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Like many hon. Members on both sides of the Committee, I have not sought to delay the proceedings this evening by repeating arguments which have already been ably put. I want to be as brief and clear as possible in persuading the Minister to withdraw the Clause.
The Clause applies to the Bill the provisions of Sections 23 and 24 of the Ministry of Social Security Act, 1966, which enable the Supplementary Benefits Commission to recover from a husband or father the cost of any supplementary benefit paid to a family and in respect of illegitimate children to obtain affiliation orders or apply for payment under existing orders to be made to the Department. As the Clause stands, any unsupported mother who claims family income supplement will be expected to supply information about her husband or the putative father of her children from whom, as under the supplementary benefit provisions, repayment can be claimed and the man followed up.
While these provisions are appropriate in the case of supplementary benefit, I am sure that hon. Members will agree that they are not appropriate to a scheme such as this. Family income supplement can be claimed only by a woman who has made the choice to go into full time work to support herself and her family instead of relying upon supplementary benefit. It is only a relatively small supplement to her income and, most important, only 50 per cent. makes good any shortfall in the woman's income. It is unlikely, therefore, that there would be any temptation to collusion between man and wife, as there is sometimes in the case of supplementary benefit.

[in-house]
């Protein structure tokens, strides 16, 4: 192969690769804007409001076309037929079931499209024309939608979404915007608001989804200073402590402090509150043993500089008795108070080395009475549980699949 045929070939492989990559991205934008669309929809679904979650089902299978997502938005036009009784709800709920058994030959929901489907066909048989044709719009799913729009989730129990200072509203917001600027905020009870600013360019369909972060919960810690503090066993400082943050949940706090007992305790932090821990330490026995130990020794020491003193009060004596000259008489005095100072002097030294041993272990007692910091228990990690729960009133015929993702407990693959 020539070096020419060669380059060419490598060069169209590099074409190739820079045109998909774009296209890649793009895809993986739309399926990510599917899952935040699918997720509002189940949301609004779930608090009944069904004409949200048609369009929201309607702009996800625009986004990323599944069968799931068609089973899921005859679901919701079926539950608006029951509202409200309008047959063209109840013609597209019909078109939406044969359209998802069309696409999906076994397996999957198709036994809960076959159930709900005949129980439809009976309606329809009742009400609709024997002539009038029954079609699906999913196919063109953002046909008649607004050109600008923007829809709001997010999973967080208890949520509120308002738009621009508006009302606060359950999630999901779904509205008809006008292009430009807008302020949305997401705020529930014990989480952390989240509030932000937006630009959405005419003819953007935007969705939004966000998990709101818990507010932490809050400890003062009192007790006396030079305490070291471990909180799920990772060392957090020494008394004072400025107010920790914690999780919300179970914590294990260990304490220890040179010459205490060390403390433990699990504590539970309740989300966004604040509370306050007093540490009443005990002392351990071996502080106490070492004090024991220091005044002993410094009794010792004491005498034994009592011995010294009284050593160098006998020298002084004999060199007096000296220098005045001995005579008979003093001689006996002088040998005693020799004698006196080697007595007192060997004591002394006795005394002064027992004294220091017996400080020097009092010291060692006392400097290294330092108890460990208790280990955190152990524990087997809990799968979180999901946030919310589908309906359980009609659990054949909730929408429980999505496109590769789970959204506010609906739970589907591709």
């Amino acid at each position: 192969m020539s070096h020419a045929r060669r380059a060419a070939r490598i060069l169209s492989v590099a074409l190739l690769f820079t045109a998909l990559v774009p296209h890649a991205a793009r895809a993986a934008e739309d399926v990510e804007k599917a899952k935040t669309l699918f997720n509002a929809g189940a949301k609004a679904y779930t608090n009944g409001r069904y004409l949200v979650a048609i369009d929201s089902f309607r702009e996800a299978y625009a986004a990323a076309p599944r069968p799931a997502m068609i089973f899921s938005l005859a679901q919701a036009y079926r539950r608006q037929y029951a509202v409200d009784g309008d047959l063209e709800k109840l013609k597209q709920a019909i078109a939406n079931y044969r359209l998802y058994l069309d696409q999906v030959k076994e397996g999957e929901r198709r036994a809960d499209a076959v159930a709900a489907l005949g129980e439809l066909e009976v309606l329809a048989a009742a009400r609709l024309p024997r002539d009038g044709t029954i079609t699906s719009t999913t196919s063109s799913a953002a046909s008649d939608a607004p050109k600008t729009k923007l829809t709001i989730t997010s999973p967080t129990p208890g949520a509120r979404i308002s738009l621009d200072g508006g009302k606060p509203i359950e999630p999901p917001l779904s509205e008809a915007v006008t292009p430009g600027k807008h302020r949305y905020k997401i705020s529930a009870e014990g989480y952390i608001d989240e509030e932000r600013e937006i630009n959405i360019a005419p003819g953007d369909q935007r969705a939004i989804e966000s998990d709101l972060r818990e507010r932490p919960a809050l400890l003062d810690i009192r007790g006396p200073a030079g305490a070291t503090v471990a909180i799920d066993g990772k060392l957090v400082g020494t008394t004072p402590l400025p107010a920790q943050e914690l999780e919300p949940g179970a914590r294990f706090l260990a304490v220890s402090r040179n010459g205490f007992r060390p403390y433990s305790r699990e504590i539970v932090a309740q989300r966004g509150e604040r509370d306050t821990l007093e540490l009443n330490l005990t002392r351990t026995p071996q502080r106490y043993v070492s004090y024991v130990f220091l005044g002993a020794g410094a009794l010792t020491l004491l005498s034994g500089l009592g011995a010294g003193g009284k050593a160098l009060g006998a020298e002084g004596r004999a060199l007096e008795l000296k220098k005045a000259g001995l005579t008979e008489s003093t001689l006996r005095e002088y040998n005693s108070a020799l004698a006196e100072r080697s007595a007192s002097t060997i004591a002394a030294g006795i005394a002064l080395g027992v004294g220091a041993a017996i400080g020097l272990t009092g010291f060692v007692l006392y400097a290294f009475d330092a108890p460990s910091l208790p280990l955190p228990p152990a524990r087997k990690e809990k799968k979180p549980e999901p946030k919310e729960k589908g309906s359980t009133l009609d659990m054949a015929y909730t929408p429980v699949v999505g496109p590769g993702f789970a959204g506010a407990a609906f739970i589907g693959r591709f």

We have agreed with my right hon. Friend the Minister in all his pleas that the Bill should be as simple as possible and, equally, that it should provide as little deterrent as possible against people claiming benefit. I believe that the provisions of the Clause, which I do not believe that the Minister would intend to use except in exceptional circumstances, would nevertheless prove a deterrent to many women in applying for benefit. In these circumstances, I ask the Minister to remove the Clause from the Bill.
I support my hon. Friend the Member for Melton (Miss Pike) in her plea. The House of Commons should do everything possible to help and support women who are making an effort in a very difficult situation to support their child who has no father. Because I feel strongly that the Clause would be a positive disincentive to a woman to stand on her own feet—indeed, it would almost force her to apply for supplementary benefit full-time—I emphasise my support for my hon. Friend.
Time is getting on and the matter has been ventilated so eloquently by both hon. Ladies who have spoken from the Government benches that it is quite sufficient for me to do no more than say that we on this side have a great deal of sympathy for the point of view which they have expressed. We would certainly like to hear from the Secretary of State why that point of view should be wrong.
I assure the Committee that the Clause was put in perfectly innocently, but it has been misunderstood and a number of organisations have drawn the conclusion that we intend to harry any unsupported mother, before helping her with the supplement, to secure the name of the putative father of the child in order to extract payment from him. It was not our intention in any way to harry the women whom we seek to help.
The points made by my hon. Friends the Members for Melton (Miss Pike) and Birmingham, Edgbaston (Mrs. Knight) are valid, and there is only the slightest possible risk of collusion or abuse if we remove the Clause. I therefore think that their arguments are such that the Committee would be wise to accept them and to delete the Clause from the Bill.